Entries by Andrew Cline

The value of work requirements

In January, New Hampshire’s work requirement for most Medicaid Expansion enrollees takes effect. Opponents portray it as cruel and punitive. A new study suggests it will make Medicaid enrollees significantly wealthier.  Granite Staters enrolled in Medicaid Expansion can have a household income of up to 138 percent of the federal poverty level. The state’s work […]

“I, Pencil” turns 60

The Foundation for Economic Education is celebrating the 60th anniversary of Leonard Read’s famous essay “I, Pencil” with a series of essays about the essay that are worth reading for anyone who isn’t familiar with the groundbreaking original work. If you haven’t read “I, Pencil,” you must. It is a short, simple essay that makes […]

The sales tax invasion has begun

In zombie movies, unsuspecting innocents often fail to recognize that the zombie apocalypse has begun. The first of the undead stumble through the village or city unnoticed or mistaken for drunks. Only when it’s too late do the living realize they’re surrounded. This horror movie cliche came to mind when Sens. Jeanne Shaheen and Maggie […]

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Eat the turkey, not the goose

Concord is abuzz with speculation about the newly elected Democratic majority’s legislative agenda. It’s no mystery. At a panel sponsored by The DuPont Group and New England College on Friday, incoming Senate President Donna Soucy reminded the audience that Democrats campaigned on an agenda (called the Granite State Opportunity Plan), and they intend to govern […]

The New Hampshire Democratic Party’s financial advantage over the GOP is enormous

The New Hampshire Democratic Party outspent the New Hampshire Republican Party by a significant margin going into the final week of the 2018 elections, a Broadside review of available campaign finance reports shows.  After Democrats won majorities in the Legislature and Executive Council, New Hampshire Republicans publicly complained about weak financial support from the state […]

Questions 1 and 2: Adding toppings to the Taco of Liberty

On Election Day, New Hampshire voters will face two important ballot questions that have received less news coverage than Whitey Bulger’s snitch-murder in a desolate, West Virginia prison.  Had the proponents of these two state constitutional amendments thought to arrange for prisoners to debate them, with rival gangs taking opposing positions, perhaps the public awareness […]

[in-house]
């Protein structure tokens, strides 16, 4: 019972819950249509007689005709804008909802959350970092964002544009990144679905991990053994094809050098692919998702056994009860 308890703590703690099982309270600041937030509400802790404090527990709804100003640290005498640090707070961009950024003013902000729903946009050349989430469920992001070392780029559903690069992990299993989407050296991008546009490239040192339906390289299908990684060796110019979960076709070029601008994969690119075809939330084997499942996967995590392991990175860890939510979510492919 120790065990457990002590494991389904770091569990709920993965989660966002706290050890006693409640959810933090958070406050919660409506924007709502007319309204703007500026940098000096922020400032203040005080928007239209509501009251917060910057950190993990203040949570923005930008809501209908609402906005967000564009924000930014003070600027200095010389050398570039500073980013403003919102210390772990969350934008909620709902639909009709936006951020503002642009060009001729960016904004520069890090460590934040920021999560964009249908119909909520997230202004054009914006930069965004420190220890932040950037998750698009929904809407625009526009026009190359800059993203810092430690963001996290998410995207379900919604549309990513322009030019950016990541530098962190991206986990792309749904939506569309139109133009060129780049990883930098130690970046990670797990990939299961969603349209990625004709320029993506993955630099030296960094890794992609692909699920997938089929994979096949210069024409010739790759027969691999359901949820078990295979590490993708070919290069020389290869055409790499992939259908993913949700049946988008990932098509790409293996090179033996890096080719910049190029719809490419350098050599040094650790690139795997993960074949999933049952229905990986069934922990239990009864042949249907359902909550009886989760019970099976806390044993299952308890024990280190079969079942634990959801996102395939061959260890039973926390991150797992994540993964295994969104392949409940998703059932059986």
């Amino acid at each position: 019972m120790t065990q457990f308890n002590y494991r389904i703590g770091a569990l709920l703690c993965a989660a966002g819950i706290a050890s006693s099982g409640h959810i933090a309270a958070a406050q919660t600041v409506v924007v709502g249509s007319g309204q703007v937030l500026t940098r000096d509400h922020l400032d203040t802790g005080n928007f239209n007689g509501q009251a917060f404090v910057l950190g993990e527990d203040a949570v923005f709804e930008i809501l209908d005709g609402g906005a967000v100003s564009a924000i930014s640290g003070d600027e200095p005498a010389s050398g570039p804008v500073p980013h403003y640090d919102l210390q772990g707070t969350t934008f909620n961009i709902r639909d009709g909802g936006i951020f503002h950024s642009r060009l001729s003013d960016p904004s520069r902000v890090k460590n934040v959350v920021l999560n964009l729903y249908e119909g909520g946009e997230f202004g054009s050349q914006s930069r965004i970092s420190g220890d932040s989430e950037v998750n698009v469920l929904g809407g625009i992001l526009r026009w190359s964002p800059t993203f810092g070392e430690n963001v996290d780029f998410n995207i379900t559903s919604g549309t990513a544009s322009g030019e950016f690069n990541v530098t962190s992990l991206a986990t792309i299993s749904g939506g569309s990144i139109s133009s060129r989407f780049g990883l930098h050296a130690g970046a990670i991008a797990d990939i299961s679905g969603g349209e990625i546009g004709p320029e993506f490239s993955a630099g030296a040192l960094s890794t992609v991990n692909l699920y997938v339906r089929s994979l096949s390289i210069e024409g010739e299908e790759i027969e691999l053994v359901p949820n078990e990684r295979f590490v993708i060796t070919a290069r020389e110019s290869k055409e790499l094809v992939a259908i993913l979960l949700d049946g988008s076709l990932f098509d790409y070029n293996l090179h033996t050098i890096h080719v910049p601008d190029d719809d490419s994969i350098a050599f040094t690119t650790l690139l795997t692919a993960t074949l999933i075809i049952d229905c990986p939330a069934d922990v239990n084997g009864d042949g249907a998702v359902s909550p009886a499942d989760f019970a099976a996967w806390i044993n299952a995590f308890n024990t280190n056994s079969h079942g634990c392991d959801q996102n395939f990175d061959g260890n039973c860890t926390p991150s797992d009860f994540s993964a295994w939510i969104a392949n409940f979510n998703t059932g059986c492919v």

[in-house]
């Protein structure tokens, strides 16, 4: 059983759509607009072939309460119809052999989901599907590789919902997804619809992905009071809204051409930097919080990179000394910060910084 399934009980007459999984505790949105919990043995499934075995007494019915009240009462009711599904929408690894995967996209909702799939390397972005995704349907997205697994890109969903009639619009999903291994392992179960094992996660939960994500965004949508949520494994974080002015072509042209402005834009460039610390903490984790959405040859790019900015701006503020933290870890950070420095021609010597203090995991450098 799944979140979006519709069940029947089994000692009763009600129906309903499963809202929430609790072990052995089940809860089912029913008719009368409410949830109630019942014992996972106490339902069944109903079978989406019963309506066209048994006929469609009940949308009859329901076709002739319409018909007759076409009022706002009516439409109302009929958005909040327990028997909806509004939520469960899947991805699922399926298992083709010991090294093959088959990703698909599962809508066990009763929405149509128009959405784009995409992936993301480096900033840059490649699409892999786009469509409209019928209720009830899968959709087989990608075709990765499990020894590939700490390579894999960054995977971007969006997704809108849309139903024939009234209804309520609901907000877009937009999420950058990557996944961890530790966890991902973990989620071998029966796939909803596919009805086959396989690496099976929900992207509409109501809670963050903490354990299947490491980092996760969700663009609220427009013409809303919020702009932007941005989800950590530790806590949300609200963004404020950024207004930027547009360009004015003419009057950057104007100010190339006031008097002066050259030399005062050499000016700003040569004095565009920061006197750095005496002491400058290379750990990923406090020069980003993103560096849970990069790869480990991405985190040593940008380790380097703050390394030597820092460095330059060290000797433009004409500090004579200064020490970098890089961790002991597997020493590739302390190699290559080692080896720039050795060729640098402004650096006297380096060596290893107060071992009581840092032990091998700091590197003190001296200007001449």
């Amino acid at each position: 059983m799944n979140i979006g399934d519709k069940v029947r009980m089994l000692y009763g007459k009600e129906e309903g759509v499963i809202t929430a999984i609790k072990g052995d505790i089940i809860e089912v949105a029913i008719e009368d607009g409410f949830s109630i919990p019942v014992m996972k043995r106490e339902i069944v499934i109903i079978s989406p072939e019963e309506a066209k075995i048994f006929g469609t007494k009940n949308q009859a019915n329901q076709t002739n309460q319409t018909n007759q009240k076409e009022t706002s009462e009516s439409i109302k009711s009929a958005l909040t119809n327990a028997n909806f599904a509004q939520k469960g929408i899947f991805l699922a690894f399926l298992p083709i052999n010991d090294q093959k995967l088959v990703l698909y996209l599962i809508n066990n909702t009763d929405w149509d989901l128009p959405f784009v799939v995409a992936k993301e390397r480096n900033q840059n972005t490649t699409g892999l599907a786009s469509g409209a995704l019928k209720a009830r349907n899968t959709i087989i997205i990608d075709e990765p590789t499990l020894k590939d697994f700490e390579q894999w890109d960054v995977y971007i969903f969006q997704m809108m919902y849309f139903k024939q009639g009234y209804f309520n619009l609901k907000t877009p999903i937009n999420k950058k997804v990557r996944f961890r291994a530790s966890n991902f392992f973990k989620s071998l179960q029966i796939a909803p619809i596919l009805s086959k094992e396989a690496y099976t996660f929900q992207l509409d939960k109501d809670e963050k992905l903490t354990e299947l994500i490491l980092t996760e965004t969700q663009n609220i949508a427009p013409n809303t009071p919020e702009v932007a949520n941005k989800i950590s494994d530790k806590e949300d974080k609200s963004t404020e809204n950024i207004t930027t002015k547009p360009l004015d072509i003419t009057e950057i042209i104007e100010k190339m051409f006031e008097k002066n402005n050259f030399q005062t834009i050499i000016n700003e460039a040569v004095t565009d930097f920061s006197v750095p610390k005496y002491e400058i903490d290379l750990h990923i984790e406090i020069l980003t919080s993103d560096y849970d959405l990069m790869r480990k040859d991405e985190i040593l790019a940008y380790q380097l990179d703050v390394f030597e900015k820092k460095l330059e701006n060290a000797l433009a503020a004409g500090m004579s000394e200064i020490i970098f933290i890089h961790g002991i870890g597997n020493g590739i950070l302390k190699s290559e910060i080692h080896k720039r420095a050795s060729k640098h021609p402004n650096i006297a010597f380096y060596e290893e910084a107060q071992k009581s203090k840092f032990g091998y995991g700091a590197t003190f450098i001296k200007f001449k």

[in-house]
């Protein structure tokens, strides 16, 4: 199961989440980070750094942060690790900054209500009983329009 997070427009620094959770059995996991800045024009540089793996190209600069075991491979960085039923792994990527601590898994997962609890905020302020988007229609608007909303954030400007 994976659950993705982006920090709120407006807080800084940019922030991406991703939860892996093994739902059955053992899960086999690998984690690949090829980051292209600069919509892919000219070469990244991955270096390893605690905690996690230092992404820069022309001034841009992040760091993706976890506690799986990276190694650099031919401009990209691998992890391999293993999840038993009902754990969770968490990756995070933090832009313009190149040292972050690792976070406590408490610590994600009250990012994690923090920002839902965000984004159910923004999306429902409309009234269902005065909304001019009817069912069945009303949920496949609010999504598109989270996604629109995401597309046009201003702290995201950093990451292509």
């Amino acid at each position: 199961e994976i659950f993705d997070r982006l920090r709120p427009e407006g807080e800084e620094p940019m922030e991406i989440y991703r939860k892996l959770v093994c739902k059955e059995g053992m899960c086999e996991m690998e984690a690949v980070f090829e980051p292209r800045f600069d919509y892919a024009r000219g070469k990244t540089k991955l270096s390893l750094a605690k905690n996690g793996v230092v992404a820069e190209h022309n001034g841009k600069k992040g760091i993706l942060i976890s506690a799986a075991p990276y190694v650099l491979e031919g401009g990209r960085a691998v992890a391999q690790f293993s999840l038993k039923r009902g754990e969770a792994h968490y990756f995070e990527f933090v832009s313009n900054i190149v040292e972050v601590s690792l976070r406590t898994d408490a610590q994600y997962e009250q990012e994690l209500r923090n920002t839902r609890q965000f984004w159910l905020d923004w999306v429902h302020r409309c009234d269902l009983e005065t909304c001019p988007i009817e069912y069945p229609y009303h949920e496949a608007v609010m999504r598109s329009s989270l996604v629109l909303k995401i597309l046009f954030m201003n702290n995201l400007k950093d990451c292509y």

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Wayfair and the New Hampshire Advantage

Recently retired U.S. Supreme Court Justice Anthony Kennedy, a dedicated follower of passions, enthusiastically fell for the fiction that the South Dakota vs. Wayfair case was actually about “leveling the playing field” between online and traditional retailers through expanded sales tax collections. It wasn’t.  Under the “physical presence standard” that existed before June’s Wayfair decision, […]

Speeches of freedom

Note: This blog post was taken from our Friday newsletter, The Broadside. You can sign up for The Broadside on the bottom of our home page. This newsletter is an unapologetic champion of the greatest state motto of all time, “Live free or die.” New Hampshire’s motto matters. Powerful and uplifting, it has ingrained itself […]

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Chain of Inspiration, by John Kramer

Editor’s note: John Kramer, vice president for communications at the Institute for Justice, won this year’s Thomas Roe Award, the highest award given by the State Policy Network for achievements in advancing free-market ideas. Kramer is from Sunapee, N.H. With his permission, we share his moving acceptance speech in the hope that it inspires others […]

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Winter is coming (and it’s going to be expensive)

The election is 25 days away and the nation’s greatest political minds are dutifully disgorging rivers of commentary on the two most important topics of 2018: A couple of dudes named Kanye and Beto. Weeks before the election, America’s Great Explainers think that what the country really needs are 2,000-word think pieces and cable TV […]